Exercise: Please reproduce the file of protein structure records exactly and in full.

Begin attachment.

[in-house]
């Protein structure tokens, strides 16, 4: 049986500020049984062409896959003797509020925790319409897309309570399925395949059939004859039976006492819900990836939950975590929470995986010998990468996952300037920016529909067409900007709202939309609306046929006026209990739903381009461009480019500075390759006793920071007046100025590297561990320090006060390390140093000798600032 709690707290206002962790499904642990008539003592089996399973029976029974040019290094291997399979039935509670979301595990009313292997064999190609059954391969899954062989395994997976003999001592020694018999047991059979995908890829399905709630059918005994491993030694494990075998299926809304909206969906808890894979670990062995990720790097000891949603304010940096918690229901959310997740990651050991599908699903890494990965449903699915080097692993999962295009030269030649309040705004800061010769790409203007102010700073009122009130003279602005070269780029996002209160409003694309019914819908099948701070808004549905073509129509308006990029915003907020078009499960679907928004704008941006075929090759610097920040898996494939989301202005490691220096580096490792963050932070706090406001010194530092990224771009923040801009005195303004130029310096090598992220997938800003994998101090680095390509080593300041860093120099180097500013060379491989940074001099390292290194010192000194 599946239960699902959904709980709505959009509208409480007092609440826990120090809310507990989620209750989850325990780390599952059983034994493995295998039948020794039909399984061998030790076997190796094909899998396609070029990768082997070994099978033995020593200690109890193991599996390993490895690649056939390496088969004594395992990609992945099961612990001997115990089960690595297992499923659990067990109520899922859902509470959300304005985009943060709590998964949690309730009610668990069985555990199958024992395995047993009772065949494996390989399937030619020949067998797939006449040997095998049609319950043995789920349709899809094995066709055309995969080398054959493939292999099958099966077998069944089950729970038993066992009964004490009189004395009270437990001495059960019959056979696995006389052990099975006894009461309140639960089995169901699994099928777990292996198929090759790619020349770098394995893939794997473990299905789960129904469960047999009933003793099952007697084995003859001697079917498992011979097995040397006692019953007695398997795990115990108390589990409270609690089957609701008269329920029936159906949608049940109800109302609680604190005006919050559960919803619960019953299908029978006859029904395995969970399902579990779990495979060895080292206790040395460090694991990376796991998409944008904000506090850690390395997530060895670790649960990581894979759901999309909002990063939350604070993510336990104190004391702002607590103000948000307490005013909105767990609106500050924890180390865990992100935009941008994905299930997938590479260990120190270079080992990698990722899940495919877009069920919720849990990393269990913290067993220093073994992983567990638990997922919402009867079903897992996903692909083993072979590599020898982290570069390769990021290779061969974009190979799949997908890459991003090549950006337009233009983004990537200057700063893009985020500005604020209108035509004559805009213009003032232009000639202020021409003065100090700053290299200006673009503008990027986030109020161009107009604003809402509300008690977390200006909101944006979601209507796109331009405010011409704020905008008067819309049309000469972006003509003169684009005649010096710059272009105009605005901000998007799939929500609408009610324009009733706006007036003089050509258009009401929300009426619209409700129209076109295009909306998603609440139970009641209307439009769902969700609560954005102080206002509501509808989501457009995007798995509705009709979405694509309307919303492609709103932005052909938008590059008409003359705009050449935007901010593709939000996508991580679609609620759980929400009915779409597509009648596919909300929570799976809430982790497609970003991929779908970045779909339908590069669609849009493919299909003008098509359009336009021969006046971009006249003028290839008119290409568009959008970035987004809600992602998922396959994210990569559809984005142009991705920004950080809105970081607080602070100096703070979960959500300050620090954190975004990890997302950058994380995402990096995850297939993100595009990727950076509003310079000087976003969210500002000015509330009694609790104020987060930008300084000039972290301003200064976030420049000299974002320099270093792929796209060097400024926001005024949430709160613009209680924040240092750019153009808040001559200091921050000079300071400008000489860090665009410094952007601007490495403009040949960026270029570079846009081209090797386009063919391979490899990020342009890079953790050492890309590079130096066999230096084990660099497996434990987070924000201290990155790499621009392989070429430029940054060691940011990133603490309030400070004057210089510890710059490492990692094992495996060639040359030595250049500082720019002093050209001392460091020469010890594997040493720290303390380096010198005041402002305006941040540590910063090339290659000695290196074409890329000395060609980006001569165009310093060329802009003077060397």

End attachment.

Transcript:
[in-house]
């Protein structure tokens, strides 16, 4: 049986500020049984062409896959003797509020925790319409897309309570399925395949059939004859039976006492819900990836939950975590929470995986010998990468996952300037920016529909067409900007709202939309609306046929006026209990739903381009461009480019500075390759006793920071007046100025590297561990320090006060390390140093000798600032 709690707290206002962790499904642990008539003592089996399973029976029974040019290094291997399979039935509670979301595990009313292997064999190609059954391969899954062989395994997976003999001592020694018999047991059979995908890829399905709630059918005994491993030694494990075998299926809304909206969906808890894979670990062995990720790097000891949603304010940096918690229901959310997740990651050991599908699903890494990965449903699915080097692993999962295009030269030649309040705004800061010769790409203007102010700073009122009130003279602005070269780029996002209160409003694309019914819908099948701070808004549905073509129509308006990029915003907020078009499960679907928004704008941006075929090759610097920040898996494939989301202005490691220096580096490792963050932070706090406001010194530092990224771009923040801009005195303004130029310096090598992220997938800003994998101090680095390509080593300041860093120099180097500013060379491989940074001099390292290194010192000194 599946239960699902959904709980709505959009509208409480007092609440826990120090809310507990989620209750989850325990780390599952059983034994493995295998039948020794039909399984061998030790076997190796094909899998396609070029990768082997070994099978033995020593200690109890193991599996390993490895690649056939390496088969004594395992990609992945099961612990001997115990089960690595297992499923659990067990109520899922859902509470959300304005985009943060709590998964949690309730009610668990069985555990199958024992395995047993009772065949494996390989399937030619020949067998797939006449040997095998049609319950043995789920349709899809094995066709055309995969080398054959493939292999099958099966077998069944089950729970038993066992009964004490009189004395009270437990001495059960019959056979696995006389052990099975006894009461309140639960089995169901699994099928777990292996198929090759790619020349770098394995893939794997473990299905789960129904469960047999009933003793099952007697084995003859001697079917498992011979097995040397006692019953007695398997795990115990108390589990409270609690089957609701008269329920029936159906949608049940109800109302609680604190005006919050559960919803619960019953299908029978006859029904395995969970399902579990779990495979060895080292206790040395460090694991990376796991998409944008904000506090850690390395997530060895670790649960990581894979759901999309909002990063939350604070993510336990104190004391702002607590103000948000307490005013909105767990609106500050924890180390865990992100935009941008994905299930997938590479260990120190270079080992990698990722899940495919877009069920919720849990990393269990913290067993220093073994992983567990638990997922919402009867079903897992996903692909083993072979590599020898982290570069390769990021290779061969974009190979799949997908890459991003090549950006337009233009983004990537200057700063893009985020500005604020209108035509004559805009213009003032232009000639202020021409003065100090700053290299200006673009503008990027986030109020161009107009604003809402509300008690977390200006909101944006979601209507796109331009405010011409704020905008008067819309049309000469972006003509003169684009005649010096710059272009105009605005901000998007799939929500609408009610324009009733706006007036003089050509258009009401929300009426619209409700129209076109295009909306998603609440139970009641209307439009769902969700609560954005102080206002509501509808989501457009995007798995509705009709979405694509309307919303492609709103932005052909938008590059008409003359705009050449935007901010593709939000996508991580679609609620759980929400009915779409597509009648596919909300929570799976809430982790497609970003991929779908970045779909339908590069669609849009493919299909003008098509359009336009021969006046971009006249003028290839008119290409568009959008970035987004809600992602998922396959994210990569559809984005142009991705920004950080809105970081607080602070100096703070979960959500300050620090954190975004990890997302950058994380995402990096995850297939993100595009990727950076509003310079000087976003969210500002000015509330009694609790104020987060930008300084000039972290301003200064976030420049000299974002320099270093792929796209060097400024926001005024949430709160613009209680924040240092750019153009808040001559200091921050000079300071400008000489860090665009410094952007601007490495403009040949960026270029570079846009081209090797386009063919391979490899990020342009890079953790050492890309590079130096066999230096084990660099497996434990987070924000201290990155790499621009392989070429430029940054060691940011990133603490309030400070004057210089510890710059490492990692094992495996060639040359030595250049500082720019002093050209001392460091020469010890594997040493720290303390380096010198005041402002305006941040540590910063090339290659000695290196074409890329000395060609980006001569165009310093060329802009003077060397």